At its TechEd 2011 keynote on Monday, Microsoft revealed its plans for the next major version of its software development suite, which for now goes by the moniker Visual Studio vNext. The announcements come on the heels of a big year for Visual Studio, which saw a major release just a year ago, followed by four feature packs since then.
As has been the case with other announcements at TechEd 2011, the Visual Studio vNext are an interesting mix of new information and a reinforcement of the notion that Microsoft's solutions are all intertwined, working better together and providing users with logical migration paths not found with the competition. So Visual Studio isn't so much a standalone tool for developers, but a stepping stone to new opportunities with other Microsoft platforms, such as SharePoint, Office, and the cloud.
"We've got some new stuff we haven't shown to anyone before, but we're also going to go through and talk about new features that we're bringing out with System Center and Visual Studio and Office, giving us capabilities to be able to manage software, build great software, pull it all together," Microsoft Corporate Vice President Jason Zander said during the address. "And we all know that we're getting a proliferation of devices. We want you to be able to target all these devices, as well as be able to put lots of software and technology into the cloud as well."
To that end, Visual Studio vNext will be used to create applications and services that run in Microsoft's public and private cloud environments, as well as on mobile devices that can be managed by the software giant's coming generation of System Center servers. It will include application lifecycle management (ALM) and collaboration improvements, Zander noted, and an improved user experience.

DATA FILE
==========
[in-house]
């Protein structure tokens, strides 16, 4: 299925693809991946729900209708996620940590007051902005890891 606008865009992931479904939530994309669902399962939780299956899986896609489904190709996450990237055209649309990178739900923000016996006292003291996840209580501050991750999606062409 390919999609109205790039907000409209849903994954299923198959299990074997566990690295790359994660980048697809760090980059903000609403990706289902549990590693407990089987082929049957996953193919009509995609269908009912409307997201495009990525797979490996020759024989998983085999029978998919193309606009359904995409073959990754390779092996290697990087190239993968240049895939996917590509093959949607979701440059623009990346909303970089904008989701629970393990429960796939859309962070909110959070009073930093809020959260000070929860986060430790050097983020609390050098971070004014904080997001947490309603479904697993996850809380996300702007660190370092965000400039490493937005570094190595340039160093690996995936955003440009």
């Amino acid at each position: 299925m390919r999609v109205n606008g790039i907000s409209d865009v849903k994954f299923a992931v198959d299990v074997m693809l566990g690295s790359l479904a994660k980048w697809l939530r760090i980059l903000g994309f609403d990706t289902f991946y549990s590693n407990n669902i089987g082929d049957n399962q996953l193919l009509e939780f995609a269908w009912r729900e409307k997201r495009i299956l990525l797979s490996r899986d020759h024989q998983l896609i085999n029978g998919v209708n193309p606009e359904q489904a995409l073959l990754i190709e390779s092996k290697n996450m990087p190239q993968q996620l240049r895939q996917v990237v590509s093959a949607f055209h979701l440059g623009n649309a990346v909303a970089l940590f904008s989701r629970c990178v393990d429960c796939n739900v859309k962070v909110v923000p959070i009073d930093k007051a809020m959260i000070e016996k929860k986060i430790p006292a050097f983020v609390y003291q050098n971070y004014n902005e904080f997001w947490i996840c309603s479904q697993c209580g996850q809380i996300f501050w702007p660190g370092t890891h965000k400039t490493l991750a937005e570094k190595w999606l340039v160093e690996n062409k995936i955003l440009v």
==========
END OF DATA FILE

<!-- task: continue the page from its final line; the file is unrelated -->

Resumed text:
Less conceptually, Microsoft's core strength with developers has always been the quality of its tools and the ubiquity of its solutions. A developer who learns ASP .NET coding for the web can easily move to SharePoint development, for example. Experience with the C# programming language transfers neatly to any Microsoft development environment, including Silverlight and Windows Phone. And as Microsoft moves more quickly into the cloud, these skills become all the more valuable, since the coding environments there are likewise similar or even identical.
No word yet on the timing for Visual Studio vNext, but given the release cadence of previous versions, an early 2012 release is likely.